The drinks trade has urged the government to protect producers and retailers, as they brace for soaring energy prices. 

Between February 2021 and August 2022, The Federation of Small Businesses (FSB) has estimated that bills have risen by 349% for electricity, Similarly, gas bills have risen approximately 424% during the same period. 

Phil Innes, founder and director at Loki Wine, said he has seen energy prices “quadruple in a quarter”. He said: “We have had to accept a fixed rate that usually we would never have fixed on, but unfortunately it was better than continuingly escalating prices. So we are currently paying double what we were previously over 3 years ago.” 

John Chapman, managing director of The Oxford Wine Company, said the retailer also opted for a fixed rate. However, he explained that fixed rates only stagger the problem.

“Currently we are experiencing about a 65-70% increase in spending with more to come,” he warned. 

“There is only so much one can do to minimise energy wastage and I believe most businesses will be adding this additional cost to the bottom line of their product. In most cases up to now we have absorbed the costs preferring to work harder on procurement to maintain our pricing – but there will be a limit.”

In the beer industry, the British Beer & Pub Association has issued a warning of closures amid energy bill rises. 

Paul Davies, chief executive officer of CarlsbergMarstons, said the price hikes, coupled with a approximately 50% rise in aluminium costs for cans, has left the brewing industry in a “crisis far graver than that which we faced during the Covid lockdowns of the past few years.”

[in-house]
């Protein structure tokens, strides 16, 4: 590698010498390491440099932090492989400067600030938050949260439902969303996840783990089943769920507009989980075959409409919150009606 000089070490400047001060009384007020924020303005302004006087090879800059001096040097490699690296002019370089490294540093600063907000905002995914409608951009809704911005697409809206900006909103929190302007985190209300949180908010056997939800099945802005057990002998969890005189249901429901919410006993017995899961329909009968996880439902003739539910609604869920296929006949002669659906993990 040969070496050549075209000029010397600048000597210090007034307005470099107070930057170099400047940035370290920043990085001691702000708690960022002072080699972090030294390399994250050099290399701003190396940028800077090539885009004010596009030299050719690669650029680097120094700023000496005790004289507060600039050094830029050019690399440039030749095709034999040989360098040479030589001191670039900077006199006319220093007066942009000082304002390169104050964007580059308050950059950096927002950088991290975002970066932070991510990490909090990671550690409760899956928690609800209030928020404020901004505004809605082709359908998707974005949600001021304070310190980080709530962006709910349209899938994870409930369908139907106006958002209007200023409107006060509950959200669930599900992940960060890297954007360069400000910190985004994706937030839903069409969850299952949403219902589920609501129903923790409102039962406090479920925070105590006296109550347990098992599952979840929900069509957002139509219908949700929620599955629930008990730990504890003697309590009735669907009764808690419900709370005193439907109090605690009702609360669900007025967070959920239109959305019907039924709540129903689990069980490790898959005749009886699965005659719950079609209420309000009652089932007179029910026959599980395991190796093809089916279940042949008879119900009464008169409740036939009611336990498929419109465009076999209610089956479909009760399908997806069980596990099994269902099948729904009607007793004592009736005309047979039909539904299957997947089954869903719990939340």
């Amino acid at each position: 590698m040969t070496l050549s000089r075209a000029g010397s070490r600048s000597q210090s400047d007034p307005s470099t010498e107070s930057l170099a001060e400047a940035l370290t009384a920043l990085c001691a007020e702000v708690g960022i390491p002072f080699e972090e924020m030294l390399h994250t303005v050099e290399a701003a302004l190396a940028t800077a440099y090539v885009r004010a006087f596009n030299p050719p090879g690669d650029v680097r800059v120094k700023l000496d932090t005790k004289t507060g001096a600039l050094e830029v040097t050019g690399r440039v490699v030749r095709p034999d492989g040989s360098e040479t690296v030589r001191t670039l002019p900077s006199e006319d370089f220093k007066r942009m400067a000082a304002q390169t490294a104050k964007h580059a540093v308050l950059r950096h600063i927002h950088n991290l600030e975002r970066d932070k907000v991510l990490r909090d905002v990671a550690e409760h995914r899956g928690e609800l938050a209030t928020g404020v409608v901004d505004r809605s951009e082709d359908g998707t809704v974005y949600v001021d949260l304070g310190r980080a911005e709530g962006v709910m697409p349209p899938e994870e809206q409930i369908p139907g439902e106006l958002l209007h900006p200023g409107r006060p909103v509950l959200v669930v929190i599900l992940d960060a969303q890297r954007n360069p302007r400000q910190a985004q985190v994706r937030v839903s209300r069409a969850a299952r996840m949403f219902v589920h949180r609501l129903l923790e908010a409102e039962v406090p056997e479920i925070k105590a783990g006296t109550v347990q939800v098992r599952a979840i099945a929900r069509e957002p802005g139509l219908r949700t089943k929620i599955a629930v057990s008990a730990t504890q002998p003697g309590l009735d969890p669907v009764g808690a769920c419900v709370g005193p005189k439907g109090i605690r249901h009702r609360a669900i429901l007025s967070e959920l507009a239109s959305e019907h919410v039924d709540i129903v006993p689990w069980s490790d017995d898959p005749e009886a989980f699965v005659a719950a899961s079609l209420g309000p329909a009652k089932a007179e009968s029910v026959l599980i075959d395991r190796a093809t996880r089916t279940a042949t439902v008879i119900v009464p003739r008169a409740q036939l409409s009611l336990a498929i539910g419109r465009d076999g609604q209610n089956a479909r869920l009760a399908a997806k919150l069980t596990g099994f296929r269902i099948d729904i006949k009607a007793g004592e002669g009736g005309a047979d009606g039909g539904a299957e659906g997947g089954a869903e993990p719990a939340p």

He continued: “We have seen surging commodity prices and a doubling in the cost of malt, as well as C02, gas and energy costs nearly tripling since 2019.”

With drinks retailers feeling the pinch, the Association of Convenience Stores (ACS) has written a letter to the Chancellor. It has urged the government to take action to deal with the “spiralling cost of energy” which is expected to cost convenience stores across the UK around £2.5 bn this year. 

ACS chief executive James Lowman said the price hikes will leave “thousands” of convenience stores forced to make “extremely difficult decisions…which at best will include cancelled investments, reduced staff hours and increased prices in stores, pushing up inflation even further”.

He also said that the cost of energy could make “the business unviable” for some convenience stores, meaning that they will be forced to close. 

The organisation noted that the government is currently offering a 50% reduction in their business rates bill through to the end of the 2022/23 financial year, but pressed for further support. 

The ACS encouraged the government to introduce a price cap on energy for small businesses in line with the cap that is already in place in the domestic market, and to scrap business rates bills for all convenience stores from October 1 until the end of the financial year. 

Looking ahead to the next financial year, the ACS called on the government to freeze the business rates multiplier to prevent a “massive increase in rates bills”.